Photos courtesy of Joey Carmelo
Check out all the photos here
Friday, June 29, 2007
Wednesday, June 27, 2007
If you haven't checked out Elevation Sundays at Room 5 Lounge you're trippin'. This Sunday we have special guest DJ Music Man Miles (Breakestra / Root Down), and performances by E Reece featuring NowOn, Noelle Scaggs featuring NowOn, Topher Mohr, Jewelz Da God, Michelle Shaprow, Joe Abrams and MANY OTHERS! Peep SOME of the folks who have come through the past few weeks...
Rhettmatic, IX Lives, and House Shoes
House Shoes and Haircut
Mr. J of the Procussions
Key To The City and Snowman
Noelle Scaggs and Rhettmatic
Prozack and IX Lives
Your hosts Now On
SEE YOU EVERY SUNDAY!!!!
7.0 out of 10
By Norman Mayers
Already drawing comparisons to artists like Billie Holiday, Alicia Keyes, and Jill Scott, Def Jam Recording artist Chrisette Michele seems poised to create a major name for herself. Having recently appeared on quality tracks by Jay-Z and Nas, Michele has a brilliant vocal style that recalls the days of jazz and blues, channeling everyone from Ella Fitzgerald to Erykah Badu. At once timeless and modern, her voice immediately stands out from the pack. With I Am, her major label debut, Chrisette Michele has delivered a well-paced, polished product that announces her very individual style with confidence and strength. While I Am may lean heavy on the dramatic ballads it remains an impressive debut comparable to those of the aforementioned Keyes, Scott, and Badu.
The thing that will grab you about Chrisette Michelle is her voice. It’s a signature instrument that is as versatile as Jill Scott’s yet nasal like the great Billie Holiday. On I Am’s best songs Michele injects a classic jazz sensibility into up-tempo hip-hop flavored productions. Tracks such as “Like A Dream” and “Good Girl” will instantly click with listeners yet they sound exciting and fresh. Michele’s impressive vocal range and hip-hop swagger mesh to create an astounding new pop flavor. Will.I.Am produces a few tracks and the collaboration is brilliant. Michele turns out to be the perfect muse for the Black Eye Peas’ frontman whose productions always seem to mesh big band, jazz, and hip-hop. His touch is undeniable on the album’s best track “Let’s Rock”, which perfects the jazz/hip-hop/pop sound. Imagine Fergie’s boastful lyrics with a vocal style that reflects Sarah Vaughn or Billie Holiday. The sound is instantly iconic.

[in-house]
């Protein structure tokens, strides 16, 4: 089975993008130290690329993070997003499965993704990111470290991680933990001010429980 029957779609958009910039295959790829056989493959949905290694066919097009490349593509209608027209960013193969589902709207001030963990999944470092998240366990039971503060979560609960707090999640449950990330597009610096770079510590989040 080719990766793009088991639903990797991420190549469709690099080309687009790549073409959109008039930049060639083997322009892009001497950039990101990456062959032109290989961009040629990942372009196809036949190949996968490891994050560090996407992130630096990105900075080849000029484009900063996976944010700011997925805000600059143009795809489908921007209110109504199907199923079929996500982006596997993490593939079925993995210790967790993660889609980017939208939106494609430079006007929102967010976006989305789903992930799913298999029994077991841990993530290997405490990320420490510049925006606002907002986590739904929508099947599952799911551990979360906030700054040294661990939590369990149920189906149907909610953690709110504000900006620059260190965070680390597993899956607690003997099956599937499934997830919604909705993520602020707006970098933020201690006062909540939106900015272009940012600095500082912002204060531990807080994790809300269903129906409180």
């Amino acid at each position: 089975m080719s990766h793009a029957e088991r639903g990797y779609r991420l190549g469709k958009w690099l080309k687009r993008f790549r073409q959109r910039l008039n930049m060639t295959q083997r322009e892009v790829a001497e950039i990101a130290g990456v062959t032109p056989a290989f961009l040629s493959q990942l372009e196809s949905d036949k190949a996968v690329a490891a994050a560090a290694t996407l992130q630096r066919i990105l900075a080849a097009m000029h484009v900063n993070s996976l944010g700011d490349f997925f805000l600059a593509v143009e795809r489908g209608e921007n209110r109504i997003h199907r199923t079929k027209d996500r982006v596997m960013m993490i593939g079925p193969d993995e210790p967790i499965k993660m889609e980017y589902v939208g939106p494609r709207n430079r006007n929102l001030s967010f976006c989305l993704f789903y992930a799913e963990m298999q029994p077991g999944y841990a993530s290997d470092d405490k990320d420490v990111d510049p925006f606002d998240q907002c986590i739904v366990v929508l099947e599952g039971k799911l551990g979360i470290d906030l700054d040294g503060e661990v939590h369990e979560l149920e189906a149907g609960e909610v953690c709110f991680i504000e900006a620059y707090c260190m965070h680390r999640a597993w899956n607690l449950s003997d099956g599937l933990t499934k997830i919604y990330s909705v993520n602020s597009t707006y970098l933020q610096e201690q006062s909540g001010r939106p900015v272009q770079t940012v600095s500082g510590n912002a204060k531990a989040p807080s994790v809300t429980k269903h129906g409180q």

The slower songs don’t necessarily display the same stylized production as the more up-tempo work yet the quality remains consistent due to Michele’s strong songwriting and versatile voice. She gives you big voice R&B on “Work It Out”, intimate acoustic soul on “Your Joy”, and Broadway ballads such as “Love Is You”. While all the songs are great, you will probably crave more of the faster tracks such as the Mary J. Blige influenced “In This For You” and the jazzy “Be Ok”. Regardless, Chrisette Michele is a major talent who has announced her arrival. I Am will most likely go down as a classic debut of a classy artist.
Chrisette Michele's website
Chrisette Michele on Myspace
Wednesday, June 20, 2007
Here are some preview images from my photoshoot with Kelvin Johnson, also known as KQJ or Jnawsh Photography. A lot of these concepts were mine. We were just going for the idea of me and my music and not much else. We did a lot of implied nudity, underwear shots or tasteful nudes. These shots were taken in the Valley off the 405 freeway. I think they came out pretty cool.